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Republican group: Mayor says he will not seek second term; Bach remains undecided

August 6, 2014 Updated: August 7, 2014 at 8:33 am
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photo - Mayor Steve Bach, right, listens to a question from Raven Martinez, left, after a public meeting on Feb. 18. Michael Ciaglo, The Gazette
Mayor Steve Bach, right, listens to a question from Raven Martinez, left, after a public meeting on Feb. 18. Michael Ciaglo, The Gazette 

Mayor Steve Bach told a group of Republicans at a Wednesday breakfast meeting that he was not going to seek a second term as mayor. But Bach said later that day that he has not made a decision on whether he will run for a second term in 2015.

An item posted on Champions for the People Facebook page early Wednesday afternoon said Bach had "announced to a group of citizens today that he will not run for mayor again."

Not true, said Kim Melchor, city spokeswoman. "He has not made a decision."

Bach met Wednesday with the El Paso County Republican Strategy Forum at the group's weekly breakfast meeting, where they get together and chew over local politics. Bach was invited to answer questions on a variety of topics. When asked if he would run for re-election, Bach said he told the group, "It's awfully hard to think about that as frustrating as things are right now."

Bach said he most likely gave the group the impression that he was not going to run.

"I said, I'm 99 percent sure it's something I don't want to do again," Bach told The Gazette Wednesday afternoon. "It was the heat of the moment."

About 20 people were at the meeting, said city council woman Helen Collins. She said Bach was emphatic about not running again.

"He said he wasn't going to run," Collins said. "He talked about his age and that the controversy was getting to him."

Some members of the group asked Bach to run again, Collins said. Others began tossing out names, including Collins', as a candidate for mayor.

Bach was elected in a runoff election in May 2011 to a four-year-term and became the city's first strong mayor under the new form of council-mayor government, which voters approved in 2010.

Bach, 71, had previously suggested that he was not interested in a second term. But in February, Bach told The Gazette that he wanted to continue working on three major issues: jobs, the health of the Colorado Springs Airport and the City for Champions project. At that time, Bach said he was considering a run for a second term in 2015.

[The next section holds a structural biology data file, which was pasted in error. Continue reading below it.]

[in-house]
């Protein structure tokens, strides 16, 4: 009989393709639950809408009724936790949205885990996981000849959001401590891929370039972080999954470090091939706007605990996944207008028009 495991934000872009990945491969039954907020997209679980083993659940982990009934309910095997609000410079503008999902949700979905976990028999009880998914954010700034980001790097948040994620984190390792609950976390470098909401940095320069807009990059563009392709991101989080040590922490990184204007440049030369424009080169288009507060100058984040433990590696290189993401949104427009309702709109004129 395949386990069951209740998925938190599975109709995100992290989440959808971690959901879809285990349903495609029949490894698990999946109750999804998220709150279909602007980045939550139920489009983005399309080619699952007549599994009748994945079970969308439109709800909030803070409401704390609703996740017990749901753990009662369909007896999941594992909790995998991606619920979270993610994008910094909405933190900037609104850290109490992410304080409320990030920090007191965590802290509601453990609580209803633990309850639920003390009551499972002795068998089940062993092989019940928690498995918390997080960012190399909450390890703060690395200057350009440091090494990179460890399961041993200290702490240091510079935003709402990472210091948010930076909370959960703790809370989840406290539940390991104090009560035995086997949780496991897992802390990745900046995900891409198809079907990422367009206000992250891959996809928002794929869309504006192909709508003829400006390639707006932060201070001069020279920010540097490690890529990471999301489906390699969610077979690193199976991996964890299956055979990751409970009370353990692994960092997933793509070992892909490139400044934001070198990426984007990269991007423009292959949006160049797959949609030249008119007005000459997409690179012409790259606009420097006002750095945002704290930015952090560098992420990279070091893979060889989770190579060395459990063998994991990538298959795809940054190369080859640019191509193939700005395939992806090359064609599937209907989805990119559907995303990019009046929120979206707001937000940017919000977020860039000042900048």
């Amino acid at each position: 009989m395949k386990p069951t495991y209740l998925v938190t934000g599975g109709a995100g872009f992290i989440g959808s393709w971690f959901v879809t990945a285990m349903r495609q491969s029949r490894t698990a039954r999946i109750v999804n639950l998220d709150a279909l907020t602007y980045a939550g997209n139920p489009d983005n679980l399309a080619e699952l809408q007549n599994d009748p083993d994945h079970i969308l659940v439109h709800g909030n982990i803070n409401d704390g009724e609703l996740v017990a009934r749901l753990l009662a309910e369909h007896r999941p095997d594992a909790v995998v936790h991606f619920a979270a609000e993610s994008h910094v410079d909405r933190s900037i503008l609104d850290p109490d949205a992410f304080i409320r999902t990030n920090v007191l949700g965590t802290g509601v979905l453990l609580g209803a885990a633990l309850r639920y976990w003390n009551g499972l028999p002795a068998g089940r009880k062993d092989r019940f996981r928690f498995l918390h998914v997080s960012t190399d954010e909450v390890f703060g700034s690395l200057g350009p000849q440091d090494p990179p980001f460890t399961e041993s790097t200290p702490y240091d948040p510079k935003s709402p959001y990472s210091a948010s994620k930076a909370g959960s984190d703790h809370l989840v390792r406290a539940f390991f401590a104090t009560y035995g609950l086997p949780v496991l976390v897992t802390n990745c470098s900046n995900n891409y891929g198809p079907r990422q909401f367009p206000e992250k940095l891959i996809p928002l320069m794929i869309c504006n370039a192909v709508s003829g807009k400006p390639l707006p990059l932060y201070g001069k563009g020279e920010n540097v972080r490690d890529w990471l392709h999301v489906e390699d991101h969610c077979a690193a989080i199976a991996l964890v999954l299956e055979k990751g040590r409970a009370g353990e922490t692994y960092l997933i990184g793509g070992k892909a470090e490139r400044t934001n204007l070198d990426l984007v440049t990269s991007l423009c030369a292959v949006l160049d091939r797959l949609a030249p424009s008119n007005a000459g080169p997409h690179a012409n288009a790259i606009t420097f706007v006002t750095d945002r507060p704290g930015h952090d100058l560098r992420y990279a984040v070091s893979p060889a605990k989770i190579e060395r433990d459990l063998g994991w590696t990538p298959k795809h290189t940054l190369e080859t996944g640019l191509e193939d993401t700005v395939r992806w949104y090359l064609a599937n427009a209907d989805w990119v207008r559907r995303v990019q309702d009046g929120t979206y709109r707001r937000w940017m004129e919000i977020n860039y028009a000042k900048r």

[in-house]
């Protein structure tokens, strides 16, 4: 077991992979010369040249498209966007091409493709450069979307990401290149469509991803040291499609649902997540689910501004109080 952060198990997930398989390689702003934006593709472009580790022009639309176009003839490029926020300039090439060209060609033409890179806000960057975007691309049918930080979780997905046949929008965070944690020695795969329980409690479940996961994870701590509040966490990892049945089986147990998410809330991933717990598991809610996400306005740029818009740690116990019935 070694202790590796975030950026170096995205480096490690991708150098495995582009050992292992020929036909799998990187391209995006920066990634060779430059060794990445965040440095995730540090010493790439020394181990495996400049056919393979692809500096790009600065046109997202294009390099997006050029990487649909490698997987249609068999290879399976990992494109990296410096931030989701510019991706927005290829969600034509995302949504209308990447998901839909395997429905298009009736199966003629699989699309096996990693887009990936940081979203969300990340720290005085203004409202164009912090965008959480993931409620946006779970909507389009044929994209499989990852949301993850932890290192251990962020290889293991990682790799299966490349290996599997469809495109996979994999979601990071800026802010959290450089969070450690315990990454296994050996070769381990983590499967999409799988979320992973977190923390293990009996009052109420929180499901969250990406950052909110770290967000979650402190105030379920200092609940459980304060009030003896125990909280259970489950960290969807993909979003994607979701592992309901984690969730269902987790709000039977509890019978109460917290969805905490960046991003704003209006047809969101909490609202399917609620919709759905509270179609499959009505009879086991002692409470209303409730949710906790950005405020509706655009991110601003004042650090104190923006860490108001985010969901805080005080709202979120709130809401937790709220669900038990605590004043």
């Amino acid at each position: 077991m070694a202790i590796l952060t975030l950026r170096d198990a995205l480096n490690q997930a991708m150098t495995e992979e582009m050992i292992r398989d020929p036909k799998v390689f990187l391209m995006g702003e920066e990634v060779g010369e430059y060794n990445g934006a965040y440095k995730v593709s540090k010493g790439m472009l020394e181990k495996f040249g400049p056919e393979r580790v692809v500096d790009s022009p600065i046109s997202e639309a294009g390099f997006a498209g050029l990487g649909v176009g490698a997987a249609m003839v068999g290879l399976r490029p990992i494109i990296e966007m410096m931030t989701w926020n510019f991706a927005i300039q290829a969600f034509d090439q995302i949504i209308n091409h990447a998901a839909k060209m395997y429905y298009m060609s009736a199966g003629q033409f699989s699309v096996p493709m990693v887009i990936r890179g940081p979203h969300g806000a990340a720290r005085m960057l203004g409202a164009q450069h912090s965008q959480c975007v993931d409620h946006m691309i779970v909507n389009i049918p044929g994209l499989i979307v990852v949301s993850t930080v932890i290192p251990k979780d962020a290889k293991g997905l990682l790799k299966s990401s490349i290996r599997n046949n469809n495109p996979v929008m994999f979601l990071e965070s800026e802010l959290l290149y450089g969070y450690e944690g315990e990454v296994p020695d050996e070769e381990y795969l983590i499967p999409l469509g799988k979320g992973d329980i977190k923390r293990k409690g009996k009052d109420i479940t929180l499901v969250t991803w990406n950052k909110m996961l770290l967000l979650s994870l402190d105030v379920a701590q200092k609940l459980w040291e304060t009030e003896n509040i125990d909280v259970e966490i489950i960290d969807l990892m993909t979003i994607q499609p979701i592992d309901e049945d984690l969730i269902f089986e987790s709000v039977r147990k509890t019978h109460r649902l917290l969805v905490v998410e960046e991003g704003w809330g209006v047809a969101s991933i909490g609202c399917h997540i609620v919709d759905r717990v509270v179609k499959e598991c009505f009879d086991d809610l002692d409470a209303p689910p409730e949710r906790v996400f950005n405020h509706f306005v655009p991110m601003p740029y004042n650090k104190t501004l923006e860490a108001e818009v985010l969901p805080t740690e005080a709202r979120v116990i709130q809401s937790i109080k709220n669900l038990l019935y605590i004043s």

"I do want to see City for Champions through," Bach said at that time.

He added that the four proposed projects must be fully financially vetted before moving forward. Bach said then that he was not ready to fully commit to a run for a second four-year term. The past three years have been tumultuous as the legislative and executive branches have worked to define their roles in the new form of government.

Bach and the City Council have tussled over the City Attorney and whether the City Council should have its own attorney. They have disagreed on budget issues, and Bach recently vetoed a set of ordinances that would have eliminated most business license fees. The City Council rejected Bach's proposal to waive school and park fees for downtown residential developers. And in recent weeks, Bach and the City Council have been at odds over the contract details of a proposed stormwater authority.

"I have to think it through," Bach said Wednesday. "Are we going to be effective, including me? I have made some decisions that have not made people happy. I need to decide, am I the best person? Can we be effective?"

Bach said that he will make a final decision about running for re-election in the next couple of months.

In May, Colorado Attorney General John Suthers, 62, said he was considering a run for mayor. He also said he would decide by September.

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Contact Monica Mendoza: 636-0187

Twitter @Mendo1987

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